In Delaware County, the College offers Structured Pathways programs at Interboro and Ridley high schools for residential carpentry; at Chester Upland-STEM High School for electro-mechanical; at Springfield High School for health care and medical career exploration; and at Penn Wood High School for Liberal Arts. In Chester County, the College offers Structured Pathways programs at Downingtown High School and at the Technical College High School in teacher education; at Downingtown High School in health care and medical career exploration; at Downingtown STEM Academy and Brandywine Hospital, which both have a one-week, summer health care clinical internship; and at Coatesville Area Senior High School (CASH) in Liberal Arts.
It was through a Structured Pathways program that 2020 CASH graduate Giavanna Felker received an associate degree in Liberal Arts from the College, enabling her to transfer credits to West Chester University (WCU), where she now majors in pre-occupational therapy, toward her goal of earning a doctorate in occupational therapy and working with children who have special needs. “I am grateful beyond words for this program. It has saved me so much time and money while also teaching me so much,” says Felker.
Several other CASH students also benefitted from dual enrollment. Eve Girafalco, one of the top 25 CASH graduates this year, plans to complete her associate degree in psychology at the College and then transfer to WCU. And, although they did not earn associate degrees, three other CASH students each transferred more than 32 dual enrollment college credits when they graduated from CASH this year. The three students include: Brady Frankland, who will transfer to Lebanon Valley College in Annville, Pennsylvania; Gabrielle Okumura, another CASH top 25 grad, who will attend WCU for nursing; and Jonathan Stearns, who will transfer credits into a biology medicine program at the University of the Sciences.
Delaware County Community College’s Open Dual Enrollment program also is showing impressive results. Caleb Dougherty from Upper Darby High School and Ashley Ellis from Springfield High School both graduated this year from the Open Dual Enrollment program. Ashley, who earned an Associate in Arts, is thrilled and plans to enroll in WCU’s accelerated Bachelor of Science to Master of Science degree program. “So exciting,” says Ashley. Caleb, who received an Associate in Science, will enroll in a five-year program ahead of schedule at the University of the Sciences.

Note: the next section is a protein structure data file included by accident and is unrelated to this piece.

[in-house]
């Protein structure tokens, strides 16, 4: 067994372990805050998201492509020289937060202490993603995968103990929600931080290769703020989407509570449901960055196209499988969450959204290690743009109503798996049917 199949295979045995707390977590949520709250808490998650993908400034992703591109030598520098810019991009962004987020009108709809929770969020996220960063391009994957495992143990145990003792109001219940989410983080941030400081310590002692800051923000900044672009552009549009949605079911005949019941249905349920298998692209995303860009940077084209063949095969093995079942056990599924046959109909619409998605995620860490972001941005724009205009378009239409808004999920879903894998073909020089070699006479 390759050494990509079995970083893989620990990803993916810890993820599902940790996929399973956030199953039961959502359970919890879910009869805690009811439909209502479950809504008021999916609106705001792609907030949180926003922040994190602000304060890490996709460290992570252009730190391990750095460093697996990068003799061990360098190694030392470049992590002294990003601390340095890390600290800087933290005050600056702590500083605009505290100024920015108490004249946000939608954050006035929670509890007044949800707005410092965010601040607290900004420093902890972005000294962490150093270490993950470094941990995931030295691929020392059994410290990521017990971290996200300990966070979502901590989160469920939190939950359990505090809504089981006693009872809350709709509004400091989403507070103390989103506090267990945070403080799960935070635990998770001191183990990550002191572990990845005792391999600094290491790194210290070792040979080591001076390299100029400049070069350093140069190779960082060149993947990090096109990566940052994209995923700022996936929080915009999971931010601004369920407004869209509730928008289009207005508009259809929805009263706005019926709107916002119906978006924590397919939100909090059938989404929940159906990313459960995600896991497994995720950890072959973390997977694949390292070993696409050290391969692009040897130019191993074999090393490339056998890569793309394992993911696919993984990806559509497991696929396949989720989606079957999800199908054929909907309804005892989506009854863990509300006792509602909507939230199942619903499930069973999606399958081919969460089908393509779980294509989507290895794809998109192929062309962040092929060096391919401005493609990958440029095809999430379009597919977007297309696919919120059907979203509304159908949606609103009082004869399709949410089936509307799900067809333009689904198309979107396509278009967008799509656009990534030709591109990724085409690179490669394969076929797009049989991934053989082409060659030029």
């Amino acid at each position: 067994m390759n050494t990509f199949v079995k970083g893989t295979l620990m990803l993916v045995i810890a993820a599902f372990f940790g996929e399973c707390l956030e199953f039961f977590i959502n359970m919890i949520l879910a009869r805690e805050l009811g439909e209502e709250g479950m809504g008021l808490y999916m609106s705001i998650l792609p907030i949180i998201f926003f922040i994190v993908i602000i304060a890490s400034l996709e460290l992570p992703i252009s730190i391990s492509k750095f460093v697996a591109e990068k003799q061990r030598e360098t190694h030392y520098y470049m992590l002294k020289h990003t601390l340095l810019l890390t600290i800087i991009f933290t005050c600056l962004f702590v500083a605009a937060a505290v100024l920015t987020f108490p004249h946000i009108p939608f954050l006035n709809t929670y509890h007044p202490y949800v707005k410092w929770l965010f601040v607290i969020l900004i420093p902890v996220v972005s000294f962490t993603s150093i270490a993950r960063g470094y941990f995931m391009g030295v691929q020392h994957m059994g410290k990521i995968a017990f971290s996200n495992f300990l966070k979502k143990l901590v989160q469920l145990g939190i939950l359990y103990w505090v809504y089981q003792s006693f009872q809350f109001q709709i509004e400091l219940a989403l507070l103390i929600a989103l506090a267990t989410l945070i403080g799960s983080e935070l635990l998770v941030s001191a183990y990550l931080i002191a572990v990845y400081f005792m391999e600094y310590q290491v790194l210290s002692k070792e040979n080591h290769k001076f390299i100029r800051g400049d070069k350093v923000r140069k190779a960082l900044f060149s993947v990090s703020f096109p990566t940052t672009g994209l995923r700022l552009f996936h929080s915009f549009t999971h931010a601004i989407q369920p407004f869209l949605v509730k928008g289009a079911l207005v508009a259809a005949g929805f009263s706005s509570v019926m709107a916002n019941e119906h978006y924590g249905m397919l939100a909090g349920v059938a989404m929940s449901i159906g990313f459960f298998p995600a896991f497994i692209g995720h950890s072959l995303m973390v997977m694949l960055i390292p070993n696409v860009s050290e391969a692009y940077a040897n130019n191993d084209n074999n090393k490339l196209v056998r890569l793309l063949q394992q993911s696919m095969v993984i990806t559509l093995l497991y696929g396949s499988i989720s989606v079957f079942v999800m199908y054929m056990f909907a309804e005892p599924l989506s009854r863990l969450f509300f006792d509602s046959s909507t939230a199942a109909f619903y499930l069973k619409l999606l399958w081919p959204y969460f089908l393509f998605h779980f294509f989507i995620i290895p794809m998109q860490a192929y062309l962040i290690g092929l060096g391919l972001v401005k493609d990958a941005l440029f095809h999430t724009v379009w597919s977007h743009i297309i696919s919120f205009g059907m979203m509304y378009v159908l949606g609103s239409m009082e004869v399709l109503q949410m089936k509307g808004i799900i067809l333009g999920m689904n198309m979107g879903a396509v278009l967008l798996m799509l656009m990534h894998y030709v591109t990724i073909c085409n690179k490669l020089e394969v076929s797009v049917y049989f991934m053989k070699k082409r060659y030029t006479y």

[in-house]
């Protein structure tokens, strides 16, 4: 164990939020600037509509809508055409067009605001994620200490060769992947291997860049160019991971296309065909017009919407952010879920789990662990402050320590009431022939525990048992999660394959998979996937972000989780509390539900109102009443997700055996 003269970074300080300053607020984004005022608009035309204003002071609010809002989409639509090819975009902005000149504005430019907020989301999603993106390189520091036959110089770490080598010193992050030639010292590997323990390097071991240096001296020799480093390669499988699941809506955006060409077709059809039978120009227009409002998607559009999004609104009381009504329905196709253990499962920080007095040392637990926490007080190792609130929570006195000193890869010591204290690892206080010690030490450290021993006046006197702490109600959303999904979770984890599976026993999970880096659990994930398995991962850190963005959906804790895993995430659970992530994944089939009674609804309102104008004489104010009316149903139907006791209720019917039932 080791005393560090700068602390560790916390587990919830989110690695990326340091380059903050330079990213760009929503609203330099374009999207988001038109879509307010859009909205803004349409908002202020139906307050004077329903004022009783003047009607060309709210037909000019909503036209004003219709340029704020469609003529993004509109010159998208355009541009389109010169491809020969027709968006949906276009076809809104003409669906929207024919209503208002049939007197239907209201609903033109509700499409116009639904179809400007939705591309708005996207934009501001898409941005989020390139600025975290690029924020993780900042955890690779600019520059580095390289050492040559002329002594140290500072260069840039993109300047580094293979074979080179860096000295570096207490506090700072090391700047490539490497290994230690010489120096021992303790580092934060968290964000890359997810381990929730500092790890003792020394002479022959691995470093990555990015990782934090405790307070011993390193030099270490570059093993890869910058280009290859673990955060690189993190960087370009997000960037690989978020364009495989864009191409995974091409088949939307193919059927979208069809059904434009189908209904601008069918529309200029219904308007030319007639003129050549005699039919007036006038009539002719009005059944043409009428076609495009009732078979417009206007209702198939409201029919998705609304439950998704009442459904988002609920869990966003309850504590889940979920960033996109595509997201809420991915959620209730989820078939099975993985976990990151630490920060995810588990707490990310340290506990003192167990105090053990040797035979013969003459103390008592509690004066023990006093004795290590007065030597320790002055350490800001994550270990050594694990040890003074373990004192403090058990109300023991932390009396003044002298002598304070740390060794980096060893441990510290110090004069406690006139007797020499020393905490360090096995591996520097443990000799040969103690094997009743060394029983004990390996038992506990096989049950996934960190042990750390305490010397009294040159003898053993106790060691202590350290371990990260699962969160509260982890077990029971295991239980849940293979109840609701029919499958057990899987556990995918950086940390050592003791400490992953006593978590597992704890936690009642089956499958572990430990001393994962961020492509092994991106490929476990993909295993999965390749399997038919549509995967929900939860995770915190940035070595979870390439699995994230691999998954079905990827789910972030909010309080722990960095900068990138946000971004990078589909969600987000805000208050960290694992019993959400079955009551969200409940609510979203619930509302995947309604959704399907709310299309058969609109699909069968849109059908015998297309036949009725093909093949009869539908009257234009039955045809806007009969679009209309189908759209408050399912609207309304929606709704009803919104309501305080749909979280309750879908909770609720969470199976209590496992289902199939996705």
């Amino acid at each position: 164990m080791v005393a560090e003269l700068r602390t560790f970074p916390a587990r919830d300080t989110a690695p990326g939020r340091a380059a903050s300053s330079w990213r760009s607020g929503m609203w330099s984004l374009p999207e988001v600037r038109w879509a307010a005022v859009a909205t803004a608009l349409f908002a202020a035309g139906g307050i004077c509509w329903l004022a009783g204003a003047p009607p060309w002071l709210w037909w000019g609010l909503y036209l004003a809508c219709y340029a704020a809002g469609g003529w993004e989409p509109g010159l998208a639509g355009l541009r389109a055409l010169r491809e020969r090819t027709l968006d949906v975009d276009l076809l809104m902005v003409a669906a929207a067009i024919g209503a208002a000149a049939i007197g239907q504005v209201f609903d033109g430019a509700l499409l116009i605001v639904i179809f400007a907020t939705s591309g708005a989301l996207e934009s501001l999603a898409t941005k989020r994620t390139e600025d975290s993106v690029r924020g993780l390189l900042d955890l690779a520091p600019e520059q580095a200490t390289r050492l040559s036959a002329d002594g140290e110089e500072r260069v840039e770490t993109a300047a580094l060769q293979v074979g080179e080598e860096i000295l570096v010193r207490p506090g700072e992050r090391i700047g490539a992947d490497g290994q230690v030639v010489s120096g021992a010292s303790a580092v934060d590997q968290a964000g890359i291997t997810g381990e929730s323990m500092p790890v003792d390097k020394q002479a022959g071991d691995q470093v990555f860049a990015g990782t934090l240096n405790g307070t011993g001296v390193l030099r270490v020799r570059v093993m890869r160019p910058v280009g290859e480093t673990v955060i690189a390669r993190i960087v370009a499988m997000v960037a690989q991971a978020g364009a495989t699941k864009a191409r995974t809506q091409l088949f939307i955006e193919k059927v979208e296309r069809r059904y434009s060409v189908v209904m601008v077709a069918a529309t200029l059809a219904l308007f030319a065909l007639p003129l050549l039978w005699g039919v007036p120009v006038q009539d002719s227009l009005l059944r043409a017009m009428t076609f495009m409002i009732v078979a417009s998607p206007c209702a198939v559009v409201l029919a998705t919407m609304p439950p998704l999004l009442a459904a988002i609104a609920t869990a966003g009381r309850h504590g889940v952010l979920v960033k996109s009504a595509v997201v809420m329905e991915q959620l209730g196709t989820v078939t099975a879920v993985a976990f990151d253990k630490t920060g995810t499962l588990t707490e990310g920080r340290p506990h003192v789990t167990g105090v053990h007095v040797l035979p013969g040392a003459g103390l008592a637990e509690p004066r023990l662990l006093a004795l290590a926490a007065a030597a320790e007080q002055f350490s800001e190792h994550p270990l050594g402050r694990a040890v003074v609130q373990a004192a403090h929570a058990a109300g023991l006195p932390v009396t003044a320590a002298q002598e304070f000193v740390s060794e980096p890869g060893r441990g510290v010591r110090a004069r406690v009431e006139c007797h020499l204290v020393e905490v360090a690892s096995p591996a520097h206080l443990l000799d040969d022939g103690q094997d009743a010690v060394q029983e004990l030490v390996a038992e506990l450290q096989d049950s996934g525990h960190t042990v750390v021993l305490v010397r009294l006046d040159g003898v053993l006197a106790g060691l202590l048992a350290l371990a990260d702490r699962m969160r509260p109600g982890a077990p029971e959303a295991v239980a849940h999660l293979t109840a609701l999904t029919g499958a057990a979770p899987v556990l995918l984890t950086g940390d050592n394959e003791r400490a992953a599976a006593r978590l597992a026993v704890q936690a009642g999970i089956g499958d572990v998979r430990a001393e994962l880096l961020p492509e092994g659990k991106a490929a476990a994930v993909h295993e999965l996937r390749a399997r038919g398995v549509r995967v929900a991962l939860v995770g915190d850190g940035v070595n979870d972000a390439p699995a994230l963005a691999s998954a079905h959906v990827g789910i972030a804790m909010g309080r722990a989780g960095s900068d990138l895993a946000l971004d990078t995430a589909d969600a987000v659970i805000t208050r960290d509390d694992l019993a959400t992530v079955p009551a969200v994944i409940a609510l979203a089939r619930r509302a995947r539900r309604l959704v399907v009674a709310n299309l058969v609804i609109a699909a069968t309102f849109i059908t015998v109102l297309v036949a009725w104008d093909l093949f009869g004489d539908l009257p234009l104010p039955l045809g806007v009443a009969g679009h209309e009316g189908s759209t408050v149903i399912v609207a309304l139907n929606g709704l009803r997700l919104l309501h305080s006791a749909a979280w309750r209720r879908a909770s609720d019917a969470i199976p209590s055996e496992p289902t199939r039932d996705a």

According to the American Association of Community Colleges, the average annual tuition and fees for a U.S. community college is $3,770, versus $10,560 per year for public, four-year colleges, so taking courses at a community college and then enrolling in the community college, or transferring credits to a four-year institution, can result in considerable cost savings for students and their parents.
Ten years ago, Pennsylvania provided grant funding for high school dual enrollment programs, but the Commonwealth is now one of only two states that does not offer a statewide dual enrollment program, according to the Education Commission of the States. The state’s community colleges—with limited resources and with the help of some of the area school districts—have continued to offer dual enrollment and seen demand grow. In the 2018-19 academic year, about 19,000 high school students were enrolled in community college courses in Pennsylvania, a 74 percent increase from the 2008-09 academic year.
To learn more about Delaware County Community College’s High School Dual enrollment programs, call (610) 359-5333 or visit: www.dccc.edu/dual-enrollment.
Ashley Ellis of Springfield High School -- L to R, Darren Lipscomb, former director of outreach, recruitment and enrollment services; Ashley Ellis; Marian McGorry, vice president of Academic Affairs; Richard McFadden Jr., dean of Business, Computing & Social Science. Photo taken at the 2021 CDC-compliant photo ceremony held by the College for graduates at the Marple Campus.
Caleb Dougherty of Upper Darby High School - holding his diploma at the 2021 CDC-compliant photo ceremony for graduates at the Marple Campus.
2021 Monsignor Bonner/Archbishop Prendergast graduate Enoobong Eka - standing on the Drexel University campus in front a statute of the Drexel dragon mascot; Eka transferred his dual enrollment credits to Drexel University, where he will start in the fall.
Homeschooled student Eli Dietrich of Media - wearing a UNC sweatshirt, Dietrich is transferring his dual enrollment credits to the University of North Carolina at Chapel Hill.